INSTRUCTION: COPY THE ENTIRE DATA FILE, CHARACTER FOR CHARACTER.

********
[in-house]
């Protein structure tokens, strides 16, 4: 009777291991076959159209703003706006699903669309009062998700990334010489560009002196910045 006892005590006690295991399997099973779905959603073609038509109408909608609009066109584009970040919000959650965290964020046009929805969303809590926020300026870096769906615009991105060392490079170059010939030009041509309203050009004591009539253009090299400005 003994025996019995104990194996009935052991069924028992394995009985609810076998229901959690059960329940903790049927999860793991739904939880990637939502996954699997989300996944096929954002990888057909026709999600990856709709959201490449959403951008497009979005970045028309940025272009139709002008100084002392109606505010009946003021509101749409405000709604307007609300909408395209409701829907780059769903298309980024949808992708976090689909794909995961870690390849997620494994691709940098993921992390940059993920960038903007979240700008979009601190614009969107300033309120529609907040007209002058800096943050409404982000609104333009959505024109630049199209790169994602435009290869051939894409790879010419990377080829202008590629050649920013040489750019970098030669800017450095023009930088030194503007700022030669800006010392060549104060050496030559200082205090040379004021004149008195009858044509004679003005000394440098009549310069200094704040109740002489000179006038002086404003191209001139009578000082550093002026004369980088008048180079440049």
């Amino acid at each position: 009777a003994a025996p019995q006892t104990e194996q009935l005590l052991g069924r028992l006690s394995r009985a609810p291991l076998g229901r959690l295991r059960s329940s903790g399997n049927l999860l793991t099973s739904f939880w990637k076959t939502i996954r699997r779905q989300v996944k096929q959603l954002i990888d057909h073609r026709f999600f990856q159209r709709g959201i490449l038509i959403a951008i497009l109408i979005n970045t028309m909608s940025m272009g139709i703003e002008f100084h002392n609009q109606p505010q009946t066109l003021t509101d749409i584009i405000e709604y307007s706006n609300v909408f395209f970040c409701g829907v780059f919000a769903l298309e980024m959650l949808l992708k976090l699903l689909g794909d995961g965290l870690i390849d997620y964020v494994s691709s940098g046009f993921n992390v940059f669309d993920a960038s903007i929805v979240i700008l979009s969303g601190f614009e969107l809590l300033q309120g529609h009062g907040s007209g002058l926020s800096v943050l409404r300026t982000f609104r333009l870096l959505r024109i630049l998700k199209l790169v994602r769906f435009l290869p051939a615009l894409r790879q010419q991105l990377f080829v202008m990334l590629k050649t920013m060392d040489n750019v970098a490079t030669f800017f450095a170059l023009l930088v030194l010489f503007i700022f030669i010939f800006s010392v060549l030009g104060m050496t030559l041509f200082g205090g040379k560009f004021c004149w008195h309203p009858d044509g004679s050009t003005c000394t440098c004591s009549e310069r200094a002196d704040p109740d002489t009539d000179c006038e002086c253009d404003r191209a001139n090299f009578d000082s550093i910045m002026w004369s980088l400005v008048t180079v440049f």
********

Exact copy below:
[in-house]
């Protein structure tokens, strides 16, 4: 009777291991076959159209703003706006699903669309009062998700990334010489560009002196910045 006892005590006690295991399997099973779905959603073609038509109408909608609009066109584009970040919000959650965290964020046009929805969303809590926020300026870096769906615009991105060392490079170059010939030009041509309203050009004591009539253009090299400005 003994025996019995104990194996009935052991069924028992394995009985609810076998229901959690059960329940903790049927999860793991739904939880990637939502996954699997989300996944096929954002990888057909026709999600990856709709959201490449959403951008497009979005970045028309940025272009139709002008100084002392109606505010009946003021509101749409405000709604307007609300909408395209409701829907780059769903298309980024949808992708976090689909794909995961870690390849997620494994691709940098993921992390940059993920960038903007979240700008979009601190614009969107300033309120529609907040007209002058800096943050409404982000609104333009959505024109630049199209790169994602435009290869051939894409790879010419990377080829202008590629050649920013040489750019970098030669800017450095023009930088030194503007700022030669800006010392060549104060050496030559200082205090040379004021004149008195009858044509004679003005000394440098009549310069200094704040109740002489000179006038002086404003191209001139009578000082550093002026004369980088008048180079440049």
């Amino acid at each position: 009777a003994a025996p019995q006892t104990e194996q009935l005590l052991g069924r028992l006690s394995r009985a609810p291991l076998g229901r959690l295991r059960s329940s903790g399997n049927l999860l793991t099973s739904f939880w990637k076959t939502i996954r699997r779905q989300v996944k096929q959603l954002i990888d057909h073609r026709f999600f990856q159209r709709g959201i490449l038509i959403a951008i497009l109408i979005n970045t028309m909608s940025m272009g139709i703003e002008f100084h002392n609009q109606p505010q009946t066109l003021t509101d749409i584009i405000e709604y307007s706006n609300v909408f395209f970040c409701g829907v780059f919000a769903l298309e980024m959650l949808l992708k976090l699903l689909g794909d995961g965290l870690i390849d997620y964020v494994s691709s940098g046009f993921n992390v940059f669309d993920a960038s903007i929805v979240i700008l979009s969303g601190f614009e969107l809590l300033q309120g529609h009062g907040s007209g002058l926020s800096v943050l409404r300026t982000f609104r333009l870096l959505r024109i630049l998700k199209l790169v994602r769906f435009l290869p051939a615009l894409r790879q010419q991105l990377f080829v202008m990334l590629k050649t920013m060392d040489n750019v970098a490079t030669f800017f450095a170059l023009l930088v030194l010489f503007i700022f030669i010939f800006s010392v060549l030009g104060m050496t030559l041509f200082g205090g040379k560009f004021c004149w008195h309203p009858d044509g004679s050009t003005c000394t440098c004591s009549e310069r200094a002196d704040p109740d002489t009539d000179c006038e002086c253009d404003r191209a001139n090299f009578d000082s550093i910045m002026w004369s980088l400005v008048t180079v440049f």